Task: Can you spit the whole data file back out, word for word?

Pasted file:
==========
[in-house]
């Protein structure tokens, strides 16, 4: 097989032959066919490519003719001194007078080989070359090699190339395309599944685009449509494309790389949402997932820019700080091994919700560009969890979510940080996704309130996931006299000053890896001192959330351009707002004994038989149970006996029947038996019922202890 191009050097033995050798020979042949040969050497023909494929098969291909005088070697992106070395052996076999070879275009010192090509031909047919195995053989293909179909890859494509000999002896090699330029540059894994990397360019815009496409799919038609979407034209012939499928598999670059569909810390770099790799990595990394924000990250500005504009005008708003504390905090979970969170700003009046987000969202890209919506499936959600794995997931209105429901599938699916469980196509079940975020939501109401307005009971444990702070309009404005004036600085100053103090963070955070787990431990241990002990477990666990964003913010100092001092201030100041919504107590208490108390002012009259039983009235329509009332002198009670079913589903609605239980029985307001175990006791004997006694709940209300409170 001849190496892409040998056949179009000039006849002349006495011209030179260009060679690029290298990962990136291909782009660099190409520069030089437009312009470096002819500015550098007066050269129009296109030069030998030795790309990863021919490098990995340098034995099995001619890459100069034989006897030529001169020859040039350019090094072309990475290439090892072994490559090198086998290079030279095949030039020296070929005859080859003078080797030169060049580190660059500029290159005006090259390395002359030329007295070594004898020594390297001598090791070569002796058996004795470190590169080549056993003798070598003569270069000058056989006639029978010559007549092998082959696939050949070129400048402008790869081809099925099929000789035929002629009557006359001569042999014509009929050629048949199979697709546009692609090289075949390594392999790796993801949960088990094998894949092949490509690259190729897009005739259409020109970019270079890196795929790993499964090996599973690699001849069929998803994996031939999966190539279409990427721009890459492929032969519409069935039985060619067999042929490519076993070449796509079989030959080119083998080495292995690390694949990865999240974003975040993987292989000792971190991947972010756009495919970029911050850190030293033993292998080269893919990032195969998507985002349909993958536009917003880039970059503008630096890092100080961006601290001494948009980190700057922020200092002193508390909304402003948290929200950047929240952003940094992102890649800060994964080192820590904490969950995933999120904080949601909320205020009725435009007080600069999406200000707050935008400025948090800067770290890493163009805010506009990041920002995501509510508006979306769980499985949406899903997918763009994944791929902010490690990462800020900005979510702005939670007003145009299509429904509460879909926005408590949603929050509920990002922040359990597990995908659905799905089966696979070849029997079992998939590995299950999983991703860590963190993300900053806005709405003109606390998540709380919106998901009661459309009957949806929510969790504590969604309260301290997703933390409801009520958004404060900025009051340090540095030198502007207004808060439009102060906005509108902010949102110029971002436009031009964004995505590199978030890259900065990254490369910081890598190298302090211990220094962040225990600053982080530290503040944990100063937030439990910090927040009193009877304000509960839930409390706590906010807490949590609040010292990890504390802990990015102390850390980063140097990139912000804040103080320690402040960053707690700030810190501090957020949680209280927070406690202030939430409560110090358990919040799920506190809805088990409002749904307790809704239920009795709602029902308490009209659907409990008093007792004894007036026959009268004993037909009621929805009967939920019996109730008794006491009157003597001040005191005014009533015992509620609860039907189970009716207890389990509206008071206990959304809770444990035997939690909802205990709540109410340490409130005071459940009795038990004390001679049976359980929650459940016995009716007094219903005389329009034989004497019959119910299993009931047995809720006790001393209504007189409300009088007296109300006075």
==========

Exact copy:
[in-house]
């Protein structure tokens, strides 16, 4: 097989032959066919490519003719001194007078080989070359090699190339395309599944685009449509494309790389949402997932820019700080091994919700560009969890979510940080996704309130996931006299000053890896001192959330351009707002004994038989149970006996029947038996019922202890 191009050097033995050798020979042949040969050497023909494929098969291909005088070697992106070395052996076999070879275009010192090509031909047919195995053989293909179909890859494509000999002896090699330029540059894994990397360019815009496409799919038609979407034209012939499928598999670059569909810390770099790799990595990394924000990250500005504009005008708003504390905090979970969170700003009046987000969202890209919506499936959600794995997931209105429901599938699916469980196509079940975020939501109401307005009971444990702070309009404005004036600085100053103090963070955070787990431990241990002990477990666990964003913010100092001092201030100041919504107590208490108390002012009259039983009235329509009332002198009670079913589903609605239980029985307001175990006791004997006694709940209300409170 001849190496892409040998056949179009000039006849002349006495011209030179260009060679690029290298990962990136291909782009660099190409520069030089437009312009470096002819500015550098007066050269129009296109030069030998030795790309990863021919490098990995340098034995099995001619890459100069034989006897030529001169020859040039350019090094072309990475290439090892072994490559090198086998290079030279095949030039020296070929005859080859003078080797030169060049580190660059500029290159005006090259390395002359030329007295070594004898020594390297001598090791070569002796058996004795470190590169080549056993003798070598003569270069000058056989006639029978010559007549092998082959696939050949070129400048402008790869081809099925099929000789035929002629009557006359001569042999014509009929050629048949199979697709546009692609090289075949390594392999790796993801949960088990094998894949092949490509690259190729897009005739259409020109970019270079890196795929790993499964090996599973690699001849069929998803994996031939999966190539279409990427721009890459492929032969519409069935039985060619067999042929490519076993070449796509079989030959080119083998080495292995690390694949990865999240974003975040993987292989000792971190991947972010756009495919970029911050850190030293033993292998080269893919990032195969998507985002349909993958536009917003880039970059503008630096890092100080961006601290001494948009980190700057922020200092002193508390909304402003948290929200950047929240952003940094992102890649800060994964080192820590904490969950995933999120904080949601909320205020009725435009007080600069999406200000707050935008400025948090800067770290890493163009805010506009990041920002995501509510508006979306769980499985949406899903997918763009994944791929902010490690990462800020900005979510702005939670007003145009299509429904509460879909926005408590949603929050509920990002922040359990597990995908659905799905089966696979070849029997079992998939590995299950999983991703860590963190993300900053806005709405003109606390998540709380919106998901009661459309009957949806929510969790504590969604309260301290997703933390409801009520958004404060900025009051340090540095030198502007207004808060439009102060906005509108902010949102110029971002436009031009964004995505590199978030890259900065990254490369910081890598190298302090211990220094962040225990600053982080530290503040944990100063937030439990910090927040009193009877304000509960839930409390706590906010807490949590609040010292990890504390802990990015102390850390980063140097990139912000804040103080320690402040960053707690700030810190501090957020949680209280927070406690202030939430409560110090358990919040799920506190809805088990409002749904307790809704239920009795709602029902308490009209659907409990008093007792004894007036026959009268004993037909009621929805009967939920019996109730008794006491009157003597001040005191005014009533015992509620609860039907189970009716207890389990509206008071206990959304809770444990035997939690909802205990709540109410340490409130005071459940009795038990004390001679049976359980929650459940016995009716007094219903005389329009034989004497019959119910299993009931047995809720006790001393209504007189409300009088007296109300006075």